Stunningly good looks?  Subjective, so I won’t touch that one but you admit in your own post, it isn’t a looker.  OK, so vanilla on the outside.
       
      Sparkling performers?  Really?  REALLY?  Where do you start?  Cruze, Forte, Civic, Mazda3 all outperform (the XRS goes away in 2011).
       
      So basically you proved an earlier point.  Toyota owners return to Toyota showrooms like spawning salmon without even evaluating other choices.
       
      If you find a Mercury Mystique as fitting the bill for a performance car itch — well — I guess you like vanilla ice cream too.  The plastic tasting kind, with the fake flavoring and extra soft because so much air got whipped into it when it was made.

    • 0 avatar
      Canuck129

      +1 supreme

      and I keep hearing the term “exciting” when talking about the Mazda3 and Honda Civic.  Sure, they too are pretty good little cars, but isn’t “exciting” a little grandiose for an $18,000 140-150 hp compact car, regardless of the badge?  I’ve driven most of the cars in this segment, and each has a slightly different dynamic, but exciting?  None.

      Also, I like to be able to see out the windows when reversing.  I’ll keep my trouble-free Corolla, thanks.

  • avatar
    SherbornSean

    It’s not for you.  It’s for your mom.  She can drive whatever she wants, as long as it makes her happy.

  • avatar
    Robbie

    Happy to have my 4 door manual Golf, instead of one of these more mainstream vehicles. The Elantra Touring is about the only other car in this segment I’d like…

  • avatar
    LectroByte

    Wow, 80+ posts, you’d think this was the new Sebring or something. I’m not sure I’d buy one for myself, but I can understand why folks that have these like them and have no problem buying another one every 10 years or so.

  • avatar
    Turbo60640

    A friend of mine has a 2010 Corolla. The first time I rode in it, I was taken aback at how chintzy the interior materials are…it just reeks of cheap. Acres of flimsy, low grade plastic abound. Apparently they’re just phoning it in at this point.

    • 0 avatar
      Canuck129

      Hard plastics? Yes. 

      Chintzy and flimsy?  I disagree 

      “Acres” “abound”?  A little melodramatic don’t you think? 

      In fact, I really don’t see anything flimsy about the Corolla interior.  Why does my dash have to be soft touch?  The car has airbags.  In my experience (albeit with older cars) soft touch interior panels tend to crack and fade.  Don’t forget, a Corolla is a car you keep for ten years.

  • avatar
    AaronH

    “I too don’t understand the dismissive and hateful comments about Toyota on almost every car blog”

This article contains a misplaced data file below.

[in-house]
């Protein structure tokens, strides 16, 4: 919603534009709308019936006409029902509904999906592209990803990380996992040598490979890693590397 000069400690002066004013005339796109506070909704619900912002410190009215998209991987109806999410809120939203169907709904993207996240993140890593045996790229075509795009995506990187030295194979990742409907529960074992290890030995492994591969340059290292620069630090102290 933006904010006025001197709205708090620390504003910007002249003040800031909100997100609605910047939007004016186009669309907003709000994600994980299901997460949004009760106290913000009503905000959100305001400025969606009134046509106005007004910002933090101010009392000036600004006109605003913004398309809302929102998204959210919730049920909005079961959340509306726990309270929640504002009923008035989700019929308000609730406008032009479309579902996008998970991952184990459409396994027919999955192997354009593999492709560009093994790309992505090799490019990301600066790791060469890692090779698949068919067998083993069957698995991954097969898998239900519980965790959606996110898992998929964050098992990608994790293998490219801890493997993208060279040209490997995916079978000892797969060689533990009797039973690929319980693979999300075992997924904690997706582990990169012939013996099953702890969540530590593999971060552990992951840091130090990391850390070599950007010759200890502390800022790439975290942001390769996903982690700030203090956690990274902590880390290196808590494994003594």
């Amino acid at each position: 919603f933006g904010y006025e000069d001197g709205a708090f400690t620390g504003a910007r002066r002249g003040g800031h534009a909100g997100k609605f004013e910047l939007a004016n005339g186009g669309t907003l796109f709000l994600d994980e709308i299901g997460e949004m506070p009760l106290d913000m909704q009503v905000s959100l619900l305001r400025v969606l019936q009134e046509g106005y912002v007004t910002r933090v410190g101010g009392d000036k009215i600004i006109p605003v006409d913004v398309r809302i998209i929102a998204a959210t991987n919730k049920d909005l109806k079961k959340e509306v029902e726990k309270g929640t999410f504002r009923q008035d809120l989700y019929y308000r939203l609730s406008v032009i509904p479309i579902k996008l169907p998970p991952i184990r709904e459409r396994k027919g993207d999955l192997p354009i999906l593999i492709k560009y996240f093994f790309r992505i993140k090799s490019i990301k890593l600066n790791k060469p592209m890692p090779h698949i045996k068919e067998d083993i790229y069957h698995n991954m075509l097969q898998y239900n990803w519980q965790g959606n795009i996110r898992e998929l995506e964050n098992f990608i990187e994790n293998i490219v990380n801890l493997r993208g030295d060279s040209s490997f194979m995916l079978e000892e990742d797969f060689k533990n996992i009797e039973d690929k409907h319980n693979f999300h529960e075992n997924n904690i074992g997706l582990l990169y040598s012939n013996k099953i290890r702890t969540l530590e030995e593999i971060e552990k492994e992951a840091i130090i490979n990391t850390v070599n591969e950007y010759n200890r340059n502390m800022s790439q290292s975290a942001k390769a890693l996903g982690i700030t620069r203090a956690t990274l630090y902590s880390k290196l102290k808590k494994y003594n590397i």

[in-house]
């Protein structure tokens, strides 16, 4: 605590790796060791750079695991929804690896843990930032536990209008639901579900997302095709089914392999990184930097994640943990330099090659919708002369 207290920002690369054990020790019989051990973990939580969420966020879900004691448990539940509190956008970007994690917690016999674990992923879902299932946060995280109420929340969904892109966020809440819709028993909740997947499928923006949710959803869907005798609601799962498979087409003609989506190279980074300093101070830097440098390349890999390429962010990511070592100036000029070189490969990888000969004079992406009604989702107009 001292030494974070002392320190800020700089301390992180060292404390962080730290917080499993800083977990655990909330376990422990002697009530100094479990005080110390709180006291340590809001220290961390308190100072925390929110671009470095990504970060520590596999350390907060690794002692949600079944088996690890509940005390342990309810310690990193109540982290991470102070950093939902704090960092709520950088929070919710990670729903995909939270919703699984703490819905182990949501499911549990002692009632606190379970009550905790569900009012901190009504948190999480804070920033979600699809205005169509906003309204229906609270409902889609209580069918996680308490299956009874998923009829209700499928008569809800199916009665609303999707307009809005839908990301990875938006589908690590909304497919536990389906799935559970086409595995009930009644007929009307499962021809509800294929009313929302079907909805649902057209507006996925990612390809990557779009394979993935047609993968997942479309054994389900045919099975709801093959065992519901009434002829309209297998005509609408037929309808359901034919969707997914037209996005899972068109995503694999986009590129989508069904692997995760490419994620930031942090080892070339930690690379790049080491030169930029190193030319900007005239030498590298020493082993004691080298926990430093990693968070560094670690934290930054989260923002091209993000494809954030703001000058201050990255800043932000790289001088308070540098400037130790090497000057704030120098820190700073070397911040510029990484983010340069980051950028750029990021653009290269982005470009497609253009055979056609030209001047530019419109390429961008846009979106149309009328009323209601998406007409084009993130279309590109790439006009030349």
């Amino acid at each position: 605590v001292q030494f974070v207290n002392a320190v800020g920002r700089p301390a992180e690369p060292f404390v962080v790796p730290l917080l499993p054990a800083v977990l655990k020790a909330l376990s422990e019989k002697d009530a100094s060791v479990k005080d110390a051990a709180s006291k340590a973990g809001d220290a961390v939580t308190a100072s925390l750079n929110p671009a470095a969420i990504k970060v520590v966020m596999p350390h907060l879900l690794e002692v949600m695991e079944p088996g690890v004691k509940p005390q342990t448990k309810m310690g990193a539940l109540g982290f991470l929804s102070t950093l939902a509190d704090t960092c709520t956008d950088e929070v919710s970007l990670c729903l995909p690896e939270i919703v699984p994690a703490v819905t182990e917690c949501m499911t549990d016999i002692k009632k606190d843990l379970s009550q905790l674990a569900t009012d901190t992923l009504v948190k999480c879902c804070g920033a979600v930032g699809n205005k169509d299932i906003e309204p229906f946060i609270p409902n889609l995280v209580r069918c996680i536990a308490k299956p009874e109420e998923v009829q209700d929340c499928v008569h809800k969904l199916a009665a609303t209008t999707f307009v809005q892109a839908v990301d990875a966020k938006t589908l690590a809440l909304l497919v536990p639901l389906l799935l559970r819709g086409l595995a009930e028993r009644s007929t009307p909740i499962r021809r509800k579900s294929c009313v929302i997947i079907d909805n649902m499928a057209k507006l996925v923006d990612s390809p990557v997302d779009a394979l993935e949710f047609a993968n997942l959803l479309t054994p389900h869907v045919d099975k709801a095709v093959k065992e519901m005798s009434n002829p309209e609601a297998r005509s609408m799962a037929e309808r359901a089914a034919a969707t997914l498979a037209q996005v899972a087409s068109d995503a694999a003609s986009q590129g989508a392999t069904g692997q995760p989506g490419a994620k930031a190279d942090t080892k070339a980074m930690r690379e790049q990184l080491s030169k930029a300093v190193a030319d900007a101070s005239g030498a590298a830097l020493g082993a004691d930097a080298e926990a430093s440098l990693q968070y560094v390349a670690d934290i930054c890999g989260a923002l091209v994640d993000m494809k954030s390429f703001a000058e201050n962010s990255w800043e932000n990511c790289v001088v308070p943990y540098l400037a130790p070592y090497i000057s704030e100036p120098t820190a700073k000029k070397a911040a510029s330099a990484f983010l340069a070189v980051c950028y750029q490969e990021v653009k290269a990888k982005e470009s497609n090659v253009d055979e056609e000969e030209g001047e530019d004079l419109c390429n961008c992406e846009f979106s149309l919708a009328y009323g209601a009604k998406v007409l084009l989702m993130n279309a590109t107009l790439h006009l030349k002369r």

They were told to by their government’s media…Obedient programmable sheeple come out of public schools.

    The Corolla is a perfect car for most people…Cheap and durable.

    • 0 avatar
      Acc azda atch

      Corolla.. is everything that is wrong with driving.

      Its a gutless, powerless, look-less piece of shit.. with no aspirations to actually be driven.

      Ya could buy a dozen other cars on the market, but ya tastes are so dumbed down.. and ya care SO little about driving..

      That a Corolla works for you..
      Thats pretty damn SAD.

  • avatar
    GrandCharles

    Wow! Ugliest tail light i have seen in a while…i’m surprised nobody mentionned it, steering wheel looks better. I still wish that the general look would be better…and that cheap plastic inside…my vibe has that cheap, nasty dirt magnet unwashable piece of crap plastic and i’m getting really tired of it…

  • avatar
    bodegabob

    I could make an argument that people have died due to the same sort of complacency that makes this car a less-than-stunning competitor in its segment. The same sort of cost-cutting and blind-eye towards quality attitude that caused the whole throttle-mechanism fiasco is visible in 3D all around me when I sit in any post-97 Toyota.

    I look at this revision of the Corolla and think that Toyota has been trading on their name in this country for the last 15 years or so. It’s a little too bland to be ugly, and a little too cohesive to be called crap. But only just. And yes, a lot of people buy them and they are all most people need or want. But they said the same about the Olds Cutlass back in the 1980’s.

    Remember Oldsmobile?

  • avatar

    Okay, I confess. I drive a 2008 Toyota Corolla S (previous generation). As a full-time student who commutes 60 miles each day, I need something that is reliable and fuel-efficient (after driving a 1992 Jeep Cherokee that leaked oil like crazy and got 14mpg).
    It is boring and 2nd gear (Auto) is sluggish, but at least the interior is a grade better than this generation. There is chrome-accented window vent adjusters, leather-wrapped steering wheel and gear shifter, and (gasp!) soft-touch plastic on the doors.
    The refreshed front reminds me of a busy previous-gen. Mazda 6 and the chrome strip on the trunk lid looks out of place. I do like the new radio and lower bumper skirt that is blacked out (looked like “Bangle Butt” extreme before).
    Ah well, give me six more months and I’ll be ready to trade in old reliable for new fun!